This from a report on Zimbabwe's sole broadcast signal carrier's desperate appeal to parliament for funding;
    "MOST radio and television transmitters in the country have outlived their lifespan and spirited efforts to refurbish them are being hampered by inadequate financial resources, Transmedia (Private) Limited chief executive Mr Alfred Mandere said yesterday.

    Mr Mandere told members of the Parliamentary portfolio committee on Transport and Communication that there was an urgent need to refurbish the transmission network.

    He was presenting oral evidence on Transmedia, the country’s sole signal-carrying company in transmission networks, before the committee.

    "Nearly all our equipment is now beyond its useful life and we are even surprised that the people (broadcasters) are still on air because the situation is bad," Mr Mandere said.

    This, he said, was being compounded by the lack of foreign currency to purchase spare parts for the transmission network.

    Mr Mandere said a Chinese mining company had shown interest in assisting Transmedia’s expansion programme with a loan facility of US$40 million in exchange for a mining concession." [emphasis added]
    That is how the ZANU-PF government are doing it. This is their MO and to this we owe our demise.

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  • Tuesday, August 23, 2005

    Census numbers out

    In Zimbabwe 2002 was a year overshadowed by the presidential elections but another monumental undertaking was going on which we heard very little about. The 2002 census was also going on but was pushed to the backburners because of the election controversies.

    After three years those census figures are out and off course the Herald has interesting spin on the figures. This from an op-ed in yesterday's edition of the paper.
    "People immediately latched onto the "missing millions" and assumed 2 million, or even 3 million, Zimbabweans were living outside the country. It can now be seen that the bulk of the "missing millions" are missing because they were never born. There are a significant number of Zimbabweans abroad, but 300 000 must be the maximum estimate, not the 10-fold myth."
    Yet this article in the very same paper says;
    "In its national report of the 2002 census published on Friday, the Central Statistical Office found the population of Zimbabwe on census day was 11 631 657 people, very close to the initial figure of 11 634 663 published in December 2002.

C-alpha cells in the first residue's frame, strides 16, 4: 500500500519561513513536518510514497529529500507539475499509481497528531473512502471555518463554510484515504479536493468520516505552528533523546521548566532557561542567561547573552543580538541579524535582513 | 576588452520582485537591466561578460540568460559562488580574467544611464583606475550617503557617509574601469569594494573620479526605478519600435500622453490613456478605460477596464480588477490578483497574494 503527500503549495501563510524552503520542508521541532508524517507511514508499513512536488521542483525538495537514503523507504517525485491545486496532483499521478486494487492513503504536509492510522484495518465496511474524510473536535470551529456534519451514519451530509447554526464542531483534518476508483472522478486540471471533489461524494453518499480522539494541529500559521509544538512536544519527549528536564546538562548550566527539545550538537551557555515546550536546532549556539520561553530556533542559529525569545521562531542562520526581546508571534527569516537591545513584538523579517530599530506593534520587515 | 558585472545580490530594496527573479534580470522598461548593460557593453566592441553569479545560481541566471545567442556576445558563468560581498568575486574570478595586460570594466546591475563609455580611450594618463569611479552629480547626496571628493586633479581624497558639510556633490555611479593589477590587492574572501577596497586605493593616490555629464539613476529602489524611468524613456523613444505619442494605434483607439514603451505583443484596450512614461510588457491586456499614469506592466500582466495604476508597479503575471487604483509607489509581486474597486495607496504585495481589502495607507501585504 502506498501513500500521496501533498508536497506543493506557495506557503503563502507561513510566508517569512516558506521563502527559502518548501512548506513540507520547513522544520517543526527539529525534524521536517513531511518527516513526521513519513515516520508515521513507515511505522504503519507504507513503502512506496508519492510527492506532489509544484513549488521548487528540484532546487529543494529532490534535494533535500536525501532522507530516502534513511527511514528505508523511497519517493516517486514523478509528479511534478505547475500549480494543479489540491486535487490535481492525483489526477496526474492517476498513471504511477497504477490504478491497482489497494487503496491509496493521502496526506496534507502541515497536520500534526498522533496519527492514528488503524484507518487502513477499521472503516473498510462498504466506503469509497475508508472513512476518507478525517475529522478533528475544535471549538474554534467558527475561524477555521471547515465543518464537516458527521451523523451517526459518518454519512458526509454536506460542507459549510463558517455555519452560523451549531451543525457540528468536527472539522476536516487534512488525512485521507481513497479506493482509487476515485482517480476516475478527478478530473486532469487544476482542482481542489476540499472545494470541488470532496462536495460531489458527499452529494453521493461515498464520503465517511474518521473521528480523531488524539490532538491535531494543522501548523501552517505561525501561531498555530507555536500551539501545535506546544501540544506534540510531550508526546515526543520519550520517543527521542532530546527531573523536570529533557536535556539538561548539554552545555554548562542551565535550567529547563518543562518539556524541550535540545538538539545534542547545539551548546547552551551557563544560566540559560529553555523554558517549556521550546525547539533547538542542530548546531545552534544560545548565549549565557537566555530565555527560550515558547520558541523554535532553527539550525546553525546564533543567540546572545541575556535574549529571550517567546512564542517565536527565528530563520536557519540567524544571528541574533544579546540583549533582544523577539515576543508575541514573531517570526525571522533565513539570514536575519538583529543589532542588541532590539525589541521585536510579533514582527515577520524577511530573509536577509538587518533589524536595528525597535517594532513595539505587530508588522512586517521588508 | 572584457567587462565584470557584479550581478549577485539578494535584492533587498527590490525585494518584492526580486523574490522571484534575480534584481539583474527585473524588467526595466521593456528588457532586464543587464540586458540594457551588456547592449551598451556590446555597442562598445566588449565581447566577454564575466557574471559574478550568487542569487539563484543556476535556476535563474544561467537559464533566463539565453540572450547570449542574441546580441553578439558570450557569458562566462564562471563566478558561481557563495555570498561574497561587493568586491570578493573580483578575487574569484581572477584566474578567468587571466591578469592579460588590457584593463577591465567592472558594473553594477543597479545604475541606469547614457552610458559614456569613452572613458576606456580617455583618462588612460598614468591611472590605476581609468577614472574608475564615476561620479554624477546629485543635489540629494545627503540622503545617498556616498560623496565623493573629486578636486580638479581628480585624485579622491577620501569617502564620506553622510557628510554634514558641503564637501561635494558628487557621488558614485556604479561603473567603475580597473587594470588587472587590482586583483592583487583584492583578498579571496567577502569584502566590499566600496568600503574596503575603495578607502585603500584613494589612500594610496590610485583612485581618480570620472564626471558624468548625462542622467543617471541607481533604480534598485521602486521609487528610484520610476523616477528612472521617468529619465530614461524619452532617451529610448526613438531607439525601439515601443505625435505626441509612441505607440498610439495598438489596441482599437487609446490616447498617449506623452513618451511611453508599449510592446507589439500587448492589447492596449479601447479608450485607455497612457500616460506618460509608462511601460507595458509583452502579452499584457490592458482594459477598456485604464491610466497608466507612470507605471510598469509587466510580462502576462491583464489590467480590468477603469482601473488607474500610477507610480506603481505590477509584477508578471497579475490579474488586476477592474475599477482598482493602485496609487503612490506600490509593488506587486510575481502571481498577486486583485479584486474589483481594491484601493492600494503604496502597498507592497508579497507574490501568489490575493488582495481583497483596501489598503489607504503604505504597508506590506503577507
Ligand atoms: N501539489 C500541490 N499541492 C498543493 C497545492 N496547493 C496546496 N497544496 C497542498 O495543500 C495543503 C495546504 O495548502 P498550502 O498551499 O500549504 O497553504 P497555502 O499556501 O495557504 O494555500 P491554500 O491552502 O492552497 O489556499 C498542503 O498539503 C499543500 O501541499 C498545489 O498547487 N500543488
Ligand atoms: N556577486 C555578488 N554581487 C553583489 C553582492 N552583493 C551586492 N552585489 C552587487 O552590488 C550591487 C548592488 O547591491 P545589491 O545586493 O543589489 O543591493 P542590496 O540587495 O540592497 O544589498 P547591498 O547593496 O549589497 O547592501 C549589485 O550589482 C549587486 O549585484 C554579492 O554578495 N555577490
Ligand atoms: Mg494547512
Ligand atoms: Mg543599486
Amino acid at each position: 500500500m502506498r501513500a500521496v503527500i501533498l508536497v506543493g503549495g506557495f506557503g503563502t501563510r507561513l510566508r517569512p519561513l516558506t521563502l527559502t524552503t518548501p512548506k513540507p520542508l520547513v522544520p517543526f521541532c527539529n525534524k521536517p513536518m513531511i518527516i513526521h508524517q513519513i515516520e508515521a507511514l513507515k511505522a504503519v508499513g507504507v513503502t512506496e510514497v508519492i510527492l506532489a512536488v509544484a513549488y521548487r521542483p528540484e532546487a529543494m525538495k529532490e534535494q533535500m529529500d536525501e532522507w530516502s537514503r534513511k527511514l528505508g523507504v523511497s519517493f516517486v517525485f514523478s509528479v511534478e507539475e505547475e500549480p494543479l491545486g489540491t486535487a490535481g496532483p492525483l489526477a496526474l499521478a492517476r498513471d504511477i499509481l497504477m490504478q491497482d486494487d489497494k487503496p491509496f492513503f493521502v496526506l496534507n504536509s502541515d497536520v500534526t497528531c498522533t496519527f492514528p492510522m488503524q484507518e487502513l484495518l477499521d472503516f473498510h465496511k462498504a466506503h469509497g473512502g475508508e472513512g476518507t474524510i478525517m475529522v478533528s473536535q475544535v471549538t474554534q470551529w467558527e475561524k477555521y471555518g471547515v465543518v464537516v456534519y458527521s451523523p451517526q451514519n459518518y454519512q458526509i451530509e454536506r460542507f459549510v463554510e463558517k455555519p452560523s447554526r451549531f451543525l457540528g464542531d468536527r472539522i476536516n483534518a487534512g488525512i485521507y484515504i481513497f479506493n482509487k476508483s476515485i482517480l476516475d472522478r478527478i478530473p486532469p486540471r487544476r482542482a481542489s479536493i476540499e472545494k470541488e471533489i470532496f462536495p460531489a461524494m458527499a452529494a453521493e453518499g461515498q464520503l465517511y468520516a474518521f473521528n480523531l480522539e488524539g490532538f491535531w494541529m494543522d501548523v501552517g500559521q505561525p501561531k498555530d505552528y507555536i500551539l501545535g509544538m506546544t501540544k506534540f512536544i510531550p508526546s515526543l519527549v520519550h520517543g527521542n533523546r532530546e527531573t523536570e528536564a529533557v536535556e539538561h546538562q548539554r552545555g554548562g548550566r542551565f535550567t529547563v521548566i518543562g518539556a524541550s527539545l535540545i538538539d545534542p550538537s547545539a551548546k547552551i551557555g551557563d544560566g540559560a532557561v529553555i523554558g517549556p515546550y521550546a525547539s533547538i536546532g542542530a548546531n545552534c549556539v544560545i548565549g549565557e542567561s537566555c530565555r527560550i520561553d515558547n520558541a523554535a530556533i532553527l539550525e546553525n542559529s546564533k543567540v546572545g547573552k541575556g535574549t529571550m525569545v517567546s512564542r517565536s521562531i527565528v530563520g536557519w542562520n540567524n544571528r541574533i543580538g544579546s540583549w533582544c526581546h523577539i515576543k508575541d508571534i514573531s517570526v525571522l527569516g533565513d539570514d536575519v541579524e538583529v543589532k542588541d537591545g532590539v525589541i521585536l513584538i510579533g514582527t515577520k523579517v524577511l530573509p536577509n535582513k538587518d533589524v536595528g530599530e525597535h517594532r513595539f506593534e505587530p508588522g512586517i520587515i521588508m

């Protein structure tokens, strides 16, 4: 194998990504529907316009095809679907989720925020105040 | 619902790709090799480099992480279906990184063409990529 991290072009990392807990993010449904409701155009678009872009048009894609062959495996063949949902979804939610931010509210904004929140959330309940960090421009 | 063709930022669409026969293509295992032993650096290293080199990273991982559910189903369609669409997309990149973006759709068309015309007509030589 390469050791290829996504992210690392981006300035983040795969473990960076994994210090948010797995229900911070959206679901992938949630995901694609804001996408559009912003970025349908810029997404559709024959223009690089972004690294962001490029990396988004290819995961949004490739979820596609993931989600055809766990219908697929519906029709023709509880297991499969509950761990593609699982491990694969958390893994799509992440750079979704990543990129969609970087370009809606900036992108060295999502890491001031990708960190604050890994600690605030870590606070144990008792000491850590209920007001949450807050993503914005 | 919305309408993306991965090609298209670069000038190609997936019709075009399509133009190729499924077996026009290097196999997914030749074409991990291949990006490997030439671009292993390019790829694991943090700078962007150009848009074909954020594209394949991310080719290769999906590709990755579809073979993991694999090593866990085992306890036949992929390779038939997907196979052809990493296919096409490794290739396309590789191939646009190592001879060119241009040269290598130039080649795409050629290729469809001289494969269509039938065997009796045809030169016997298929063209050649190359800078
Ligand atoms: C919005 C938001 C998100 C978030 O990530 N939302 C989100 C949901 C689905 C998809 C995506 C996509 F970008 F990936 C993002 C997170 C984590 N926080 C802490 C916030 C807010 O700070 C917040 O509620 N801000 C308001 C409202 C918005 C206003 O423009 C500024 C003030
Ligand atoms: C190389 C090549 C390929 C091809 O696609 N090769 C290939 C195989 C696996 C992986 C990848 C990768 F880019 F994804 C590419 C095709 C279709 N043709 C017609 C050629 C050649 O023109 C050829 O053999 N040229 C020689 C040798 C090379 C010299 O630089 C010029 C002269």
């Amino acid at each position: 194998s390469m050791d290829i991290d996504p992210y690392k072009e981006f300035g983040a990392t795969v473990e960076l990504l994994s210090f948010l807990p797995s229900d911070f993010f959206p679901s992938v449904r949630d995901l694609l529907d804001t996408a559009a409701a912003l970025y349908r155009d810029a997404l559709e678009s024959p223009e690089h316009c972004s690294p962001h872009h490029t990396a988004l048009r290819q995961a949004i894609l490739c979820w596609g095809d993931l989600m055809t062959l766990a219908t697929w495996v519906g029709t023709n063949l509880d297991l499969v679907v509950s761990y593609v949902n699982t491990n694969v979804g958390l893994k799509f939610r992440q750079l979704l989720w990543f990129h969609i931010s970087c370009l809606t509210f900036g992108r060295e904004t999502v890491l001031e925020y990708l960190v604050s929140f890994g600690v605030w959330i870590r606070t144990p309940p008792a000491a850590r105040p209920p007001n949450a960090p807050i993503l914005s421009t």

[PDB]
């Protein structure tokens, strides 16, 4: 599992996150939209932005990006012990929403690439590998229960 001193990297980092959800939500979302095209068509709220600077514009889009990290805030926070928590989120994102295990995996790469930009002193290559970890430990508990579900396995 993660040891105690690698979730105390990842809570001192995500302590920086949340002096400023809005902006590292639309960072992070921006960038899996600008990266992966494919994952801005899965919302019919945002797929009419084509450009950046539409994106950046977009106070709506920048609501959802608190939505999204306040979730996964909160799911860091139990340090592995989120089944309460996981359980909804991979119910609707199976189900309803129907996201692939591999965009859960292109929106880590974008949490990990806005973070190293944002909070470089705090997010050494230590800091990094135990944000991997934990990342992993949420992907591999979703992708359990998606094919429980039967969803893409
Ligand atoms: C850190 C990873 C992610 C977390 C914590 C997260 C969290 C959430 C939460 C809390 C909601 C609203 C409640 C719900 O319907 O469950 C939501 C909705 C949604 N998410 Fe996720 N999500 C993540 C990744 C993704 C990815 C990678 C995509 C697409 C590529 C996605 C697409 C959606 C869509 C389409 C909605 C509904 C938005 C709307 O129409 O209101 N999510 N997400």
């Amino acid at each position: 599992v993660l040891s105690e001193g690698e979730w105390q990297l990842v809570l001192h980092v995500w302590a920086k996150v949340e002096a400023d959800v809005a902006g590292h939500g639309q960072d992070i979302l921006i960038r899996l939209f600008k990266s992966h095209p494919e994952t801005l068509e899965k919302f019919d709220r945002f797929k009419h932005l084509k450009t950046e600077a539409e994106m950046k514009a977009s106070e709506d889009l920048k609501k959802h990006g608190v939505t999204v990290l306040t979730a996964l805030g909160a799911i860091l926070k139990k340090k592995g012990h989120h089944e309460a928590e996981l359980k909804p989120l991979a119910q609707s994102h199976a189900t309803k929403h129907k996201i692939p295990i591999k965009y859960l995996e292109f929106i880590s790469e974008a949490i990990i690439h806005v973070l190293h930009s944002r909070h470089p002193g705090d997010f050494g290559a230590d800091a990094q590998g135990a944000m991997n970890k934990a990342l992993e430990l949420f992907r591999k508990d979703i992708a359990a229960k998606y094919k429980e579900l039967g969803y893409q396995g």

The rate of natural increase in the year before census day in August 2002 was 1,3 percent.

    This rate excludes the effects of migration, in or out of Zimbabwe, and is based purely on the difference between crude birth rates and death rates."

    Clearly someone isn't reading their own propaganda. The census clearly avoided the effects of immigration. To go ahead and postulate that declining birthrates are the reason for the slowdown in population growth not emigration is a non sequitor.

    I think the commentator would have better used his lies fabricating a reason for the delay in releasing the census figures.

    I'm glad the Herald's putting out their contradictions in the open for all their hijacked readers to notice.

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  • Monday, August 22, 2005

    A.I. releases damning video

    A video secretly recorded in Zimbabwe proving that the cleanup operation was released on Saturday making headlines. The video, which proves that the government has not made good on any of its' trumped up promises to bring respite to the victims of Operation Murambatsvina, shows people at the makeshift holding camp at Hopely farm on the outskirts of Harare. The video was released by Amnesty International in a move certain to raise a rucus in government ranks this week. Gateway Pundit has more on the video.

    Meanwhile Mediagate, the saga alleging Zimbabwe's intelligence bought controlling stakes in three independent newspapers continues to snowball. The Financial Gazette's former editor in chief Francis Mdlongwa joined the fray in defense of his name this weekend lashing out at the Independent (which broke the story) and Trevor Ncube it's South African based publisher in this statement. Dumisani Muleya, the Independent's reporter who broke the story, published a second article in the series in Friday's edition of the paper. In the article he responds to the rebuttles put out by Ibbo Mandaza (Mirror Publisher) and Sunseely Chamunorwa (Fingaz Editor in Chief). Muleya noted that neither Mandaza nor Chamunorwa denied that they might be cotrolled by the CIO. Chamunorwa's feeble response failed to name the real owners of the paper and all Mandaza could say was that he could not say that his organization has not been infiltrated.